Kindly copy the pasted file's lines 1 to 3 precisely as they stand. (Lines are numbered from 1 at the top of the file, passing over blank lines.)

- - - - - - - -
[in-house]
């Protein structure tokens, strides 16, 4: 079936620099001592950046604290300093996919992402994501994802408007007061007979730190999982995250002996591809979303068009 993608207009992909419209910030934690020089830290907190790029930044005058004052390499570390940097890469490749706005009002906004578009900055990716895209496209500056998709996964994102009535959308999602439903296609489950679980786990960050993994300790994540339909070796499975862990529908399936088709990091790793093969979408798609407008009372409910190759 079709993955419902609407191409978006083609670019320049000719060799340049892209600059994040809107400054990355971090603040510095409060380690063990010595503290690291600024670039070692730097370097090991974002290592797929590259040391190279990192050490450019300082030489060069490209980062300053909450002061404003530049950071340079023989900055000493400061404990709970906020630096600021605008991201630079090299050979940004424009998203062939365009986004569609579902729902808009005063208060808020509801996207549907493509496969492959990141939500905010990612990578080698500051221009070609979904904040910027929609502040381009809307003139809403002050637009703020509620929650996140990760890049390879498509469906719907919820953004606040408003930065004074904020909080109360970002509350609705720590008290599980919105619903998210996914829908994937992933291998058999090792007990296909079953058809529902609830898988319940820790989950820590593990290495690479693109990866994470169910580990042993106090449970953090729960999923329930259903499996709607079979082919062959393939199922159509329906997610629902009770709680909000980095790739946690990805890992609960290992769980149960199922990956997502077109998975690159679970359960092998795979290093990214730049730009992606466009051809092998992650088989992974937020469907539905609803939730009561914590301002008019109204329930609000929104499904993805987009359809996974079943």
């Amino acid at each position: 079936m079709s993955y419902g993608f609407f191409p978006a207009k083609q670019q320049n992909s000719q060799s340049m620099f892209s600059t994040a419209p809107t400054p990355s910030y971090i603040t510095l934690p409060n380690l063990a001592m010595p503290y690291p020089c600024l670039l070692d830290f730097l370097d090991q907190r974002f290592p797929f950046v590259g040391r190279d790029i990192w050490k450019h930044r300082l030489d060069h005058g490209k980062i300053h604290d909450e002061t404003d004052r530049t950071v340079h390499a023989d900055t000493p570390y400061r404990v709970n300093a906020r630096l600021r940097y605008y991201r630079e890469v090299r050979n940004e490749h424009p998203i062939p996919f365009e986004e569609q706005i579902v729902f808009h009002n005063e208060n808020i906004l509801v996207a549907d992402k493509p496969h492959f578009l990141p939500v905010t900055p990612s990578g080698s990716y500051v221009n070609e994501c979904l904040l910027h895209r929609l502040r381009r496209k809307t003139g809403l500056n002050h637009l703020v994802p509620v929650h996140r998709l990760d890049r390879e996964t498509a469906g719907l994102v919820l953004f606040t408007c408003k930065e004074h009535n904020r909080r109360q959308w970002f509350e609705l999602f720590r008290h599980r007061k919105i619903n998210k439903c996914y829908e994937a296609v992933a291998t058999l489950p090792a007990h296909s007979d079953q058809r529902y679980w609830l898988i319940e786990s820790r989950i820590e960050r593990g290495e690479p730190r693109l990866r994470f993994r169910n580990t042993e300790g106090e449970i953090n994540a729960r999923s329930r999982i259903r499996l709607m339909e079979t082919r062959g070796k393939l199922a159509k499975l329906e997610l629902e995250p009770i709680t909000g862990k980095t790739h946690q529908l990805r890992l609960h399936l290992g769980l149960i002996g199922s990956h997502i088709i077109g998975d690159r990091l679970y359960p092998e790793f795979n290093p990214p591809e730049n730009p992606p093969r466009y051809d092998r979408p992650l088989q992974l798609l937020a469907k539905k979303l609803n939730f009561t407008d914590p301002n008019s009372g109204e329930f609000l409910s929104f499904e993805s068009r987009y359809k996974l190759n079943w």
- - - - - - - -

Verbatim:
[in-house]
């Protein structure tokens, strides 16, 4: 079936620099001592950046604290300093996919992402994501994802408007007061007979730190999982995250002996591809979303068009 993608207009992909419209910030934690020089830290907190790029930044005058004052390499570390940097890469490749706005009002906004578009900055990716895209496209500056998709996964994102009535959308999602439903296609489950679980786990960050993994300790994540339909070796499975862990529908399936088709990091790793093969979408798609407008009372409910190759 079709993955419902609407191409978006083609670019320049000719060799340049892209600059994040809107400054990355971090603040510095409060380690063990010595503290690291600024670039070692730097370097090991974002290592797929590259040391190279990192050490450019300082030489060069490209980062300053909450002061404003530049950071340079023989900055000493400061404990709970906020630096600021605008991201630079090299050979940004424009998203062939365009986004569609579902729902808009005063208060808020509801996207549907493509496969492959990141939500905010990612990578080698500051221009070609979904904040910027929609502040381009809307003139809403002050637009703020509620929650996140990760890049390879498509469906719907919820953004606040408003930065004074904020909080109360970002509350609705720590008290599980919105619903998210996914829908994937992933291998058999090792007990296909079953058809529902609830898988319940820790989950820590593990290495690479693109990866994470169910580990042993106090449970953090729960999923329930259903499996709607079979082919062959393939199922159509329906997610629902009770709680909000980095790739946690990805890992609960290992769980149960199922990956997502077109998975690159679970359960092998795979290093990214730049730009992606466009051809092998992650088989992974937020469907539905609803939730009561914590301002008019109204329930609000929104499904993805987009359809996974079943």
């Amino acid at each position: 079936m079709s993955y419902g993608f609407f191409p978006a207009k083609q670019q320049n992909s000719q060799s340049m620099f892209s600059t994040a419209p809107t400054p990355s910030y971090i603040t510095l934690p409060n380690l063990a001592m010595p503290y690291p020089c600024l670039l070692d830290f730097l370097d090991q907190r974002f290592p797929f950046v590259g040391r190279d790029i990192w050490k450019h930044r300082l030489d060069h005058g490209k980062i300053h604290d909450e002061t404003d004052r530049t950071v340079h390499a023989d900055t000493p570390y400061r404990v709970n300093a906020r630096l600021r940097y605008y991201r630079e890469v090299r050979n940004e490749h424009p998203i062939p996919f365009e986004e569609q706005i579902v729902f808009h009002n005063e208060n808020i906004l509801v996207a549907d992402k493509p496969h492959f578009l990141p939500v905010t900055p990612s990578g080698s990716y500051v221009n070609e994501c979904l904040l910027h895209r929609l502040r381009r496209k809307t003139g809403l500056n002050h637009l703020v994802p509620v929650h996140r998709l990760d890049r390879e996964t498509a469906g719907l994102v919820l953004f606040t408007c408003k930065e004074h009535n904020r909080r109360q959308w970002f509350e609705l999602f720590r008290h599980r007061k919105i619903n998210k439903c996914y829908e994937a296609v992933a291998t058999l489950p090792a007990h296909s007979d079953q058809r529902y679980w609830l898988i319940e786990s820790r989950i820590e960050r593990g290495e690479p730190r693109l990866r994470f993994r169910n580990t042993e300790g106090e449970i953090n994540a729960r999923s329930r999982i259903r499996l709607m339909e079979t082919r062959g070796k393939l199922a159509k499975l329906e997610l629902e995250p009770i709680t909000g862990k980095t790739h946690q529908l990805r890992l609960h399936l290992g769980l149960i002996g199922s990956h997502i088709i077109g998975d690159r990091l679970y359960p092998e790793f795979n290093p990214p591809e730049n730009p992606p093969r466009y051809d092998r979408p992650l088989q992974l798609l937020a469907k539905k979303l609803n939730f009561t407008d914590p301002n008019s009372g109204e329930f609000l409910s929104f499904e993805s068009r987009y359809k996974l190759n079943w």